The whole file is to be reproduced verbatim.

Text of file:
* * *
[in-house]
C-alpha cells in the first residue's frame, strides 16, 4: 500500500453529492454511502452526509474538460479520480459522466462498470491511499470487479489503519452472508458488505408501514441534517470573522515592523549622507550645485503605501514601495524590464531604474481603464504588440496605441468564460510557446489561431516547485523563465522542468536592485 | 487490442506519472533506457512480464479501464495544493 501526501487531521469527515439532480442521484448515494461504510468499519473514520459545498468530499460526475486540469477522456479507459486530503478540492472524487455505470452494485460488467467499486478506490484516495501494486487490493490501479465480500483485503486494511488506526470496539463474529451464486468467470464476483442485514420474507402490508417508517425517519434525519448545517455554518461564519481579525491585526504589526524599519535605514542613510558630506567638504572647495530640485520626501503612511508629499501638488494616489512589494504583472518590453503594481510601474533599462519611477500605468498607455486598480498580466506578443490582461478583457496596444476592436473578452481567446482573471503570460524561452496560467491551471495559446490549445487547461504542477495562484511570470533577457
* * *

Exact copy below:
[in-house]
C-alpha cells in the first residue's frame, strides 16, 4: 500500500453529492454511502452526509474538460479520480459522466462498470491511499470487479489503519452472508458488505408501514441534517470573522515592523549622507550645485503605501514601495524590464531604474481603464504588440496605441468564460510557446489561431516547485523563465522542468536592485 | 487490442506519472533506457512480464479501464495544493 501526501487531521469527515439532480442521484448515494461504510468499519473514520459545498468530499460526475486540469477522456479507459486530503478540492472524487455505470452494485460488467467499486478506490484516495501494486487490493490501479465480500483485503486494511488506526470496539463474529451464486468467470464476483442485514420474507402490508417508517425517519434525519448545517455554518461564519481579525491585526504589526524599519535605514542613510558630506567638504572647495530640485520626501503612511508629499501638488494616489512589494504583472518590453503594481510601474533599462519611477500605468498607455486598480498580466506578443490582461478583457496596444476592436473578452481567446482573471503570460524561452496560467491551471495559446490549445487547461504542477495562484511570470533577457